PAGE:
After four years holding the top spot the United Kingdom is no longer the best country in Europe when it comes to LGBTI rights.
As a result of other European countries gaining ground and passing more progressive legislation, the United Kingdom has dropped to second place behind Malta, according to an extensive rankings system on LGBT equality conducted by rights group ILGA-Europe.
Following a variety of changes including becoming the first country to outlaw surgery on intersex babies, beginning civil unions, and introducing LGBT-inclusive education, Malta is now ranked first place on the Rainbow Europe ranking, with a score of 89% across a selection of almost forty criteria, while the United Kingdom sits in second on 86%.
Although it seems odd that Malta is yet to legalise same-sex marriage, it still holds the number one position in the LGBTI rankings, ILGA highlights that same-sex marriage still remains illegal in parts of the United Kingdom i.e. Northern Ireland.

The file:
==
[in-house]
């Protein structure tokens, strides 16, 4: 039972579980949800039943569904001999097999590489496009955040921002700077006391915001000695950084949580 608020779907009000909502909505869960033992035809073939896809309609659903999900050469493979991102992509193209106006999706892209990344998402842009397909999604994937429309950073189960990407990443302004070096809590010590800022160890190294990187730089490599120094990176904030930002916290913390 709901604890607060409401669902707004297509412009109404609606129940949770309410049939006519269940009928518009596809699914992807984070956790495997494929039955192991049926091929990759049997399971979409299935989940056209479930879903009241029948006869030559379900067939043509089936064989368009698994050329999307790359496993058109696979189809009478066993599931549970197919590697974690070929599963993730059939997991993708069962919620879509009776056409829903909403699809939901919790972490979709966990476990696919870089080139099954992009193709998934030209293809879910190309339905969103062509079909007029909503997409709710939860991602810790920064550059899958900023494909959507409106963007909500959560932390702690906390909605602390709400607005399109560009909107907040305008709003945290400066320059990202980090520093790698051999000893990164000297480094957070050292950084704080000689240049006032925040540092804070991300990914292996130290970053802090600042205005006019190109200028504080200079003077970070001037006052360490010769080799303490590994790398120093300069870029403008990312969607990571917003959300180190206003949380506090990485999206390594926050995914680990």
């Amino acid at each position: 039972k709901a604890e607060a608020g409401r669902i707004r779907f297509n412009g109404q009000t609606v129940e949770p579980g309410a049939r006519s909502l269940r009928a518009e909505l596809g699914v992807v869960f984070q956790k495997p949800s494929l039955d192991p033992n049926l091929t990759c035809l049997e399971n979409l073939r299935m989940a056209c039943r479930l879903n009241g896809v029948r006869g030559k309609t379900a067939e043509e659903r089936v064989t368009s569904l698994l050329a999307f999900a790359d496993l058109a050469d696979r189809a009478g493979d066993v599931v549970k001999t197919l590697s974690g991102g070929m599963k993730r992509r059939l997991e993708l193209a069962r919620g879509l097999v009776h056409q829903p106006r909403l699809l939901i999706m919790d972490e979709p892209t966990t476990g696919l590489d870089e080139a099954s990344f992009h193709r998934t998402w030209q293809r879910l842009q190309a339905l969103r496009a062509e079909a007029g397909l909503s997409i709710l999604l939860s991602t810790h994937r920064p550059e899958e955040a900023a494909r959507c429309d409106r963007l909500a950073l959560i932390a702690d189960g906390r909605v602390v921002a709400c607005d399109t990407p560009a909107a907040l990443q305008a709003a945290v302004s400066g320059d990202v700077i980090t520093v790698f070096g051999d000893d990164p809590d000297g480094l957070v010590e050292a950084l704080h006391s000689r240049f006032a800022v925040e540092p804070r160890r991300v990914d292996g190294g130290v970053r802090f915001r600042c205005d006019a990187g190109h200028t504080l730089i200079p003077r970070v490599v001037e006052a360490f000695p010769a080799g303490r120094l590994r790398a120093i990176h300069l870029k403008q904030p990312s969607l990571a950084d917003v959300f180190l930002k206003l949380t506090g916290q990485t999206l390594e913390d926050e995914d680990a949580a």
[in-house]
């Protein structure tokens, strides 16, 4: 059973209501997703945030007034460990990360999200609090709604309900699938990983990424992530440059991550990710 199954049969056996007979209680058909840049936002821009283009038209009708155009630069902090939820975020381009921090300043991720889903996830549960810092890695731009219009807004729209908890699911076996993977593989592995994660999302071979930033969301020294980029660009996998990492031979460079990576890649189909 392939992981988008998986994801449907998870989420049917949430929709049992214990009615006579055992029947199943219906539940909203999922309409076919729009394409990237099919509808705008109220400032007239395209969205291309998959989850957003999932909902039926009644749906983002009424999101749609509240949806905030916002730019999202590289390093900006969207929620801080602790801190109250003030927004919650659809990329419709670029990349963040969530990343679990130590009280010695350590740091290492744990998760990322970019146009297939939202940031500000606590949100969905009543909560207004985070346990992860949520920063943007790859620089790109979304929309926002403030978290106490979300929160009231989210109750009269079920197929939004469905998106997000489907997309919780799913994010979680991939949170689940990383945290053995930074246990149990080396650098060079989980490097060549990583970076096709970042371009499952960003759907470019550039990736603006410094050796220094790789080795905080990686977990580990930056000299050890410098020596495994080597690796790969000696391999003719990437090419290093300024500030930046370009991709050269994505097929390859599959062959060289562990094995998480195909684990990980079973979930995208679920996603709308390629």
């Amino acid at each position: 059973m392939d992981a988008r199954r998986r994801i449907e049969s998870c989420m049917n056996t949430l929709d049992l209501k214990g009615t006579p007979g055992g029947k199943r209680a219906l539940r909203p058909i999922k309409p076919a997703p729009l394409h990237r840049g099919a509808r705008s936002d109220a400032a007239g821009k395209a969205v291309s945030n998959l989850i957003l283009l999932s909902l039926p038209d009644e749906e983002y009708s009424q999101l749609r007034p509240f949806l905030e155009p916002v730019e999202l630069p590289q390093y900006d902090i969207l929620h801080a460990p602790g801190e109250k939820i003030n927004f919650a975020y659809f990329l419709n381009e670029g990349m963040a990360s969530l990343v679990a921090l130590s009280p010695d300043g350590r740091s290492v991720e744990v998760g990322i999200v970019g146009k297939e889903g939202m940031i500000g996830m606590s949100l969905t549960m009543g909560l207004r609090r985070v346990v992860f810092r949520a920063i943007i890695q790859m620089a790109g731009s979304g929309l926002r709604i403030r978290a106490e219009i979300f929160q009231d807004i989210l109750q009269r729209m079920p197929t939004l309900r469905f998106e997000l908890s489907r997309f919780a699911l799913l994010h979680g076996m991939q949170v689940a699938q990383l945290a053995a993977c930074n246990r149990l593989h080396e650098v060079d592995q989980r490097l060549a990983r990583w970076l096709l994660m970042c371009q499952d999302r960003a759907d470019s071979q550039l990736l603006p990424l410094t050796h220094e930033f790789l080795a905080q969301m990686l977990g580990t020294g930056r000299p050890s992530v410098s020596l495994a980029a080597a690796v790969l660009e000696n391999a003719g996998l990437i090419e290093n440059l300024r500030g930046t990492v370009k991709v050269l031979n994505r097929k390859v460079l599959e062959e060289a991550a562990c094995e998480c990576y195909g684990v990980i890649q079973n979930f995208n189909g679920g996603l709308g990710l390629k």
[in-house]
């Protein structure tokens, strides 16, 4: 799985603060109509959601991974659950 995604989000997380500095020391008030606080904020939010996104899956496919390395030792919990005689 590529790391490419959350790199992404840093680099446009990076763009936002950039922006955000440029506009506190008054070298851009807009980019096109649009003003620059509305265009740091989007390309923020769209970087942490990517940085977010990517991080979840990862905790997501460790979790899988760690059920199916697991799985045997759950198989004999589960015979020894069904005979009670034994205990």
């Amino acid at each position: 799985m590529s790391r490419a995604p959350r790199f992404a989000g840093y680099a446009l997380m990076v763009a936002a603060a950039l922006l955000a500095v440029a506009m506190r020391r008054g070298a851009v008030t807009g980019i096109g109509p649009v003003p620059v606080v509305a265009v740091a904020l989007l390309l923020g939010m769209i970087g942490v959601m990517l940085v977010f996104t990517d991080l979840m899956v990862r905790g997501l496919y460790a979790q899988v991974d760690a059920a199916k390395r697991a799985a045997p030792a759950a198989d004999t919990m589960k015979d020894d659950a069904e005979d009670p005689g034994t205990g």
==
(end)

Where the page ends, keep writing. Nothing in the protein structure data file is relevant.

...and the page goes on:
The rankings highlight that the United Kingdom is falling behind on a number of issues that include, permitting ‘corrective’ surgery on intersex children, not protecting gender expression in anti-discrimination laws, not allowing asylum on the grounds of gender identity, and requiring trans people to get medical opinions before legally changing their gender.
Only two month ago Prime Minister David Cameron cited the United Kingdom’s ranking saying “Together we should be proud to live in a country judged to be the best place in Europe if you are lesbian, gay, bisexual or trans.”